It has commonly been said that the grass is always greener on the other side. For graduate students, the other side often means leaving the world of academic serfdom that is grad school and moving on to, hopefully, “bigger and better things”. Grad students dream of a time when work ends when you leave the office, when weekends become a thing again, and when things like “hobbies” and “free time” become more than just abstract concepts. I finished my Masters degree in July, and have since made it over to the other side- the mythical land of the “real job”. Turns out, the grass on both sides is mostly green, with little patches of brown that grow or shrink depending on how I’m feeling that day. So for all of you students out there dreaming of the real world, here is my assessment of the things you have to look forward to, but also, the blessings you should count while you still can.
In grad school, work and home life often merge, making it difficult to separate the two. Most students don’t have defined work hours, meaning that late nights and weekend work are often unavoidable. So when I got hired to a job with a specifically defined schedule, I was excited. And for the most part, I was right to be- my evenings now belong only to me, and my weekends are free to be weekends. However, I do miss the flexibility of creating my own schedule. For example, I currently have to get to work between 6:30 and 7 am, meaning I am up and out of the house before the sun rises every day. But sometimes (read: all the time) it just feels good to get started at a more reasonable hour, and as a grad student, I was free to choose which hour that was on any given day.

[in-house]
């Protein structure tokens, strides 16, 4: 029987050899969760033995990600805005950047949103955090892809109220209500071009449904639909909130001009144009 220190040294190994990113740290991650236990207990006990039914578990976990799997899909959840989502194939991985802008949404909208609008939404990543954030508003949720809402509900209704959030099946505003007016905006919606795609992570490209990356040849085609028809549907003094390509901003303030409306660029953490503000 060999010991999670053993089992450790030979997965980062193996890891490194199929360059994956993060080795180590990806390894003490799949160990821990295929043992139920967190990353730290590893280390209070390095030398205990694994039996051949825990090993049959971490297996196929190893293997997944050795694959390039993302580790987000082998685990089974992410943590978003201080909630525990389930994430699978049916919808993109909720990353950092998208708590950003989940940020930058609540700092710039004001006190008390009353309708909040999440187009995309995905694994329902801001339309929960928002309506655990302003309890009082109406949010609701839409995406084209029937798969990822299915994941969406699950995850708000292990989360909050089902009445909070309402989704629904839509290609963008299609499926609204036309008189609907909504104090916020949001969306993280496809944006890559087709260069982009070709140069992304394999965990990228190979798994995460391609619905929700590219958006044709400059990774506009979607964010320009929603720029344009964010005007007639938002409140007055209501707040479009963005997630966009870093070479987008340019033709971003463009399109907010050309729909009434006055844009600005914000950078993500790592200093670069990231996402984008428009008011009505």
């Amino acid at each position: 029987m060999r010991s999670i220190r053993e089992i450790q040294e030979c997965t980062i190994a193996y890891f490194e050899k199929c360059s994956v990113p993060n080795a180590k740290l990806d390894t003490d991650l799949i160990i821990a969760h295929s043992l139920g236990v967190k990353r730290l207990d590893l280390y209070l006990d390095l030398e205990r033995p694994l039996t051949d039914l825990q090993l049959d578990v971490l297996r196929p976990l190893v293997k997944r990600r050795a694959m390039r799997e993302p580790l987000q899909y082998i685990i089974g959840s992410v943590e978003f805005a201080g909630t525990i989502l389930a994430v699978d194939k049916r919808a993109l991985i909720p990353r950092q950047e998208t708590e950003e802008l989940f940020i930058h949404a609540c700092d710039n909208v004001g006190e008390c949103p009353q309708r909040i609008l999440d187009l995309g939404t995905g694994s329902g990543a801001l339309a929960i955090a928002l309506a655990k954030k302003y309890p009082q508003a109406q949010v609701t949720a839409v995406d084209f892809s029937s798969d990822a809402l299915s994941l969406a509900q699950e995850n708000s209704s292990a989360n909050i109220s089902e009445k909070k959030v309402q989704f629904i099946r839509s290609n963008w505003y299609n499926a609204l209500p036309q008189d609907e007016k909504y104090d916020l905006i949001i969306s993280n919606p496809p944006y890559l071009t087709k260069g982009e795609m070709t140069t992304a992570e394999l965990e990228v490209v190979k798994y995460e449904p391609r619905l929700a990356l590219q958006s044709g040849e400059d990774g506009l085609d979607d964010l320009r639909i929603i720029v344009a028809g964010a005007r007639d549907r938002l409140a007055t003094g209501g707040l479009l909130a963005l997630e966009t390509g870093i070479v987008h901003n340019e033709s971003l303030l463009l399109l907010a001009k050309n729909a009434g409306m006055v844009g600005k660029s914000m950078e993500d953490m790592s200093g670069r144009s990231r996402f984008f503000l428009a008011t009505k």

Grad students also have the chance to be relatively autonomous in their decisions about their research, from choosing a project that interests them, to making decisions about which direction to take it. This can often feel like a burden, though, as every thesis-related decision seems to carry the weight of potentially pushing your graduation date even farther off into the distance. I remember sometimes wishing that someone could just write out a list of tasks that I could check off and know I was on the right track. However, it turns out that after years of essentially being your own boss, it’s a hard adjustment to have to run everything you do by someone, often multiple someones, before you can do it.
But most of all, I miss all of the great friends I made in grad school. Don’t get me wrong, I have probably the greatest group of co-workers in all of the Pacific. But I think there’s a special bond that forms through joint struggle that will make my friendships with my grad school friends stronger than with most. On hard days as a grad student, knowing there was someone in your lab or just next door who would totally understand your angst was so helpful, and periodic venting sessions were an essential tool for survival! These days, I try to stay close to my grad school ‘ohana by crashing lab parties, leaving all of my old research equipment around the lab so they have to call me from time to time, and writing guest blogs on the Donahue Lab page!